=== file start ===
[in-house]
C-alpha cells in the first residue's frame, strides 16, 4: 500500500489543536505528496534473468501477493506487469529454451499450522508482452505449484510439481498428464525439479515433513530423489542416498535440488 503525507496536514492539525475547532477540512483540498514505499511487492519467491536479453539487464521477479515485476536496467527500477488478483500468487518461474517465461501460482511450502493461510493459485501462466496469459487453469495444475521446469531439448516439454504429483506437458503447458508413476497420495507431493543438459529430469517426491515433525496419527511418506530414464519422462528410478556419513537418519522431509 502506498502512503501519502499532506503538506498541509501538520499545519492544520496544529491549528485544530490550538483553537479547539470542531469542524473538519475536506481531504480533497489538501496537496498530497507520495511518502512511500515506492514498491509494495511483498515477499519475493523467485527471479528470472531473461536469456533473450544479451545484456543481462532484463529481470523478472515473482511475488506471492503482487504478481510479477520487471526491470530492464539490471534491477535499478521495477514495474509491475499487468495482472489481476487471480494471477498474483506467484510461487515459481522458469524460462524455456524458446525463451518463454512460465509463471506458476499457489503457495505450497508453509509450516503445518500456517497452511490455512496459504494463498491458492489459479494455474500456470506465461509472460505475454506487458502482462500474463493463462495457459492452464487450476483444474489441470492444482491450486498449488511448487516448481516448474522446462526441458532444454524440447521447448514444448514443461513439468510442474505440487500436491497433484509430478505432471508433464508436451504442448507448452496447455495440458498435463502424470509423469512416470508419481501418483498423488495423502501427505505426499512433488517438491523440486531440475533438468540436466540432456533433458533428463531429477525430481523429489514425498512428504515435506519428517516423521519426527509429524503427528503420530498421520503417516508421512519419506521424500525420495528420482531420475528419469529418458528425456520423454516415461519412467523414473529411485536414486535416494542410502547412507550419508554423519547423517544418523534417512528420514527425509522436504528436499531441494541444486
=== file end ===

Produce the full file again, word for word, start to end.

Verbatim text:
[in-house]
C-alpha cells in the first residue's frame, strides 16, 4: 500500500489543536505528496534473468501477493506487469529454451499450522508482452505449484510439481498428464525439479515433513530423489542416498535440488 503525507496536514492539525475547532477540512483540498514505499511487492519467491536479453539487464521477479515485476536496467527500477488478483500468487518461474517465461501460482511450502493461510493459485501462466496469459487453469495444475521446469531439448516439454504429483506437458503447458508413476497420495507431493543438459529430469517426491515433525496419527511418506530414464519422462528410478556419513537418519522431509 502506498502512503501519502499532506503538506498541509501538520499545519492544520496544529491549528485544530490550538483553537479547539470542531469542524473538519475536506481531504480533497489538501496537496498530497507520495511518502512511500515506492514498491509494495511483498515477499519475493523467485527471479528470472531473461536469456533473450544479451545484456543481462532484463529481470523478472515473482511475488506471492503482487504478481510479477520487471526491470530492464539490471534491477535499478521495477514495474509491475499487468495482472489481476487471480494471477498474483506467484510461487515459481522458469524460462524455456524458446525463451518463454512460465509463471506458476499457489503457495505450497508453509509450516503445518500456517497452511490455512496459504494463498491458492489459479494455474500456470506465461509472460505475454506487458502482462500474463493463462495457459492452464487450476483444474489441470492444482491450486498449488511448487516448481516448474522446462526441458532444454524440447521447448514444448514443461513439468510442474505440487500436491497433484509430478505432471508433464508436451504442448507448452496447455495440458498435463502424470509423469512416470508419481501418483498423488495423502501427505505426499512433488517438491523440486531440475533438468540436466540432456533433458533428463531429477525430481523429489514425498512428504515435506519428517516423521519426527509429524503427528503420530498421520503417516508421512519419506521424500525420495528420482531420475528419469529418458528425456520423454516415461519412467523414473529411485536414486535416494542410502547412507550419508554423519547423517544418523534417512528420514527425509522436504528436499531441494541444486